are substantially devoid of the resin intermediate said areas of said contact, said resin comprising from about 10 percent to about 16 percent by weight of the board material, and said mat being compacted to an apparent density in the range between 2 and 4%. pounds per cubic foot, and said fibers having diameters sufiiciently small, relative to the content of thermoset resin particles in the board materia-l, that the sections of said duct on opposite sides of a V-shaped groove can be folded against each other by resiliently compressing the area of the board material adjacent the side walls of said V-shaped grooves Without permanently crushing the board material.

3. A rectangularly shaped duct constructed in accordance with claim 2 wherein said fiber glass board material has three V-shaped grooves, the side walls of one of said grooves forming an angle of about 84 50 minutes and the side walls of the other two grooves forming angles of lapproximately References Cited by the Examiner UNITED STATES PATENTS 1,147,650 7/ 15 Scudder 229-14 1,916,908 7/33 Stacey et al. 1,959,426 5 34 Henderson. 2,108,159 2/ 38 Barman. 2,148,454 2/ 39 Gerard 229-14 2,173,871 9/39 Zalkind 229-14 2,231,982 2/41 Zalkind 229-14 2,371,556 3/45 Steffens et al. 138-119 XR 2,378,272 6/45 Whitaker 138-161 2,525,644 10/50 Brunson 138-141 XR 2,830,000 4/ 58 Labino 154-4415 2,858,970 11/ 58 Barnes et al. 2,870,793 1/59 Bailey 13S-141 2,890,739 6/ 59 Haines 154-44 2,990,307 6/61 Stalego. 3,009,601 11/ 61 Matsch.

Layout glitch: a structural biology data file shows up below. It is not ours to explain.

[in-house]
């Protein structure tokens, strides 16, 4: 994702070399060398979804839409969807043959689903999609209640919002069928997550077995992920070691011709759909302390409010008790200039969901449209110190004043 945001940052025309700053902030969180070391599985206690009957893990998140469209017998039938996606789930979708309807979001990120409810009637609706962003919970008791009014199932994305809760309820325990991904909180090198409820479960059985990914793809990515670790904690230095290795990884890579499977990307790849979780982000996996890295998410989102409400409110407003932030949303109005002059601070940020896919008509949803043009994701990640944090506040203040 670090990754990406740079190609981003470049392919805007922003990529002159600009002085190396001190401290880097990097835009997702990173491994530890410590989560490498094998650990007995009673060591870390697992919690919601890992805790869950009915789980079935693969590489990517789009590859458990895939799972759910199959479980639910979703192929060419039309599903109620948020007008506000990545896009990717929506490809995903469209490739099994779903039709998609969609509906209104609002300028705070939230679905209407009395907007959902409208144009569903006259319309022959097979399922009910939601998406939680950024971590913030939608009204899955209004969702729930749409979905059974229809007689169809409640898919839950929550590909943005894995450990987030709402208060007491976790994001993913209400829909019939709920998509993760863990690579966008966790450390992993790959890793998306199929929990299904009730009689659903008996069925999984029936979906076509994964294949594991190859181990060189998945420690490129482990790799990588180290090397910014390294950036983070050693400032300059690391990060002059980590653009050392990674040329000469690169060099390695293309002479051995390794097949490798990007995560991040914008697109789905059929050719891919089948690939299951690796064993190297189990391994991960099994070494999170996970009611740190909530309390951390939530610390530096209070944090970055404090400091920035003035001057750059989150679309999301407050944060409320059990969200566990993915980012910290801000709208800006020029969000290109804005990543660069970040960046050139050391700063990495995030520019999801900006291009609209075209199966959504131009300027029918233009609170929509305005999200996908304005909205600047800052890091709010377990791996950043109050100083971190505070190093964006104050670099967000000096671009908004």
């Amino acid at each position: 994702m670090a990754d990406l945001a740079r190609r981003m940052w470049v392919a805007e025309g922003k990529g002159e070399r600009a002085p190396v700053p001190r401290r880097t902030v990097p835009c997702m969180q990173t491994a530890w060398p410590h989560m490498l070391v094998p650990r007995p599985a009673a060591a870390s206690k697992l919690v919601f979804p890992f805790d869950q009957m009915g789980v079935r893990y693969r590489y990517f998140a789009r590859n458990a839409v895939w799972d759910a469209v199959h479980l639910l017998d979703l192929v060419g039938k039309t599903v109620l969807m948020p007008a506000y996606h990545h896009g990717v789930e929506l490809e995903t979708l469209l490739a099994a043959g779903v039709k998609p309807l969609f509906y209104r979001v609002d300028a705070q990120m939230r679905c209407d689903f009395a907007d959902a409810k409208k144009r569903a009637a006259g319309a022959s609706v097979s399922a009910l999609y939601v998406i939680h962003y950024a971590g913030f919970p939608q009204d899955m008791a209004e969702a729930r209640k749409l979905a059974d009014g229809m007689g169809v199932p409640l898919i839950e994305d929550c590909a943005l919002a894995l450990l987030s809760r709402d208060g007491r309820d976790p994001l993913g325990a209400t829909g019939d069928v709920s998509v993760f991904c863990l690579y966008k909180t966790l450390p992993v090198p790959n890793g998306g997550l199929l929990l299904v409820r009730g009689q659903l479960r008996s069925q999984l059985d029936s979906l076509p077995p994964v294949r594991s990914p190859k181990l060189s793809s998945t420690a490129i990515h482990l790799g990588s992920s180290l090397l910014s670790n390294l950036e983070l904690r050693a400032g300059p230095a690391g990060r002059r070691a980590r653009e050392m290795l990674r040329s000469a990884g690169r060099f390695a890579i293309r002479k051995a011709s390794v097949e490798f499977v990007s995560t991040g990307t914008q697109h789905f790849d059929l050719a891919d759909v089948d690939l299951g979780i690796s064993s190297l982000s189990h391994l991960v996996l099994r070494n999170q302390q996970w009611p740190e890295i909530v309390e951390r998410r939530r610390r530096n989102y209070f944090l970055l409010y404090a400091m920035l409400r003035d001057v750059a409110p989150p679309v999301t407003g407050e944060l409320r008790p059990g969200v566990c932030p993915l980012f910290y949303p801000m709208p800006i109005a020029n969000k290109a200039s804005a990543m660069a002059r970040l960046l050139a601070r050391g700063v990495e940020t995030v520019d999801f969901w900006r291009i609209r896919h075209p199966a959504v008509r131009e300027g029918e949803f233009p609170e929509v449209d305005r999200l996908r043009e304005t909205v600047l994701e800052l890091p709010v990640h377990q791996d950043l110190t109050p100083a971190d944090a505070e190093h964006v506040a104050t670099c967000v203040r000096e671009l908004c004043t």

OTHER REFERENCES Fiberglass Insulation for Industrial Uses, Owens- Illinois Glass Company, Toledo, Ohio, January 1939, page 2 relied on, copy in Group 360.

LEWIS I. LENNY, Primary Examiner.


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U.S. Classification138/141, 138/149, 138/157, 138/145
International ClassificationF16L59/147, F16L59/00, F16L11/02, F16L59/04, F16L9/00, F16L11/00
Cooperative ClassificationF16L59/147, F16L9/003, F16L59/04, F16L11/02
European ClassificationF16L59/147, F16L59/04, F16L11/02, F16L9/00B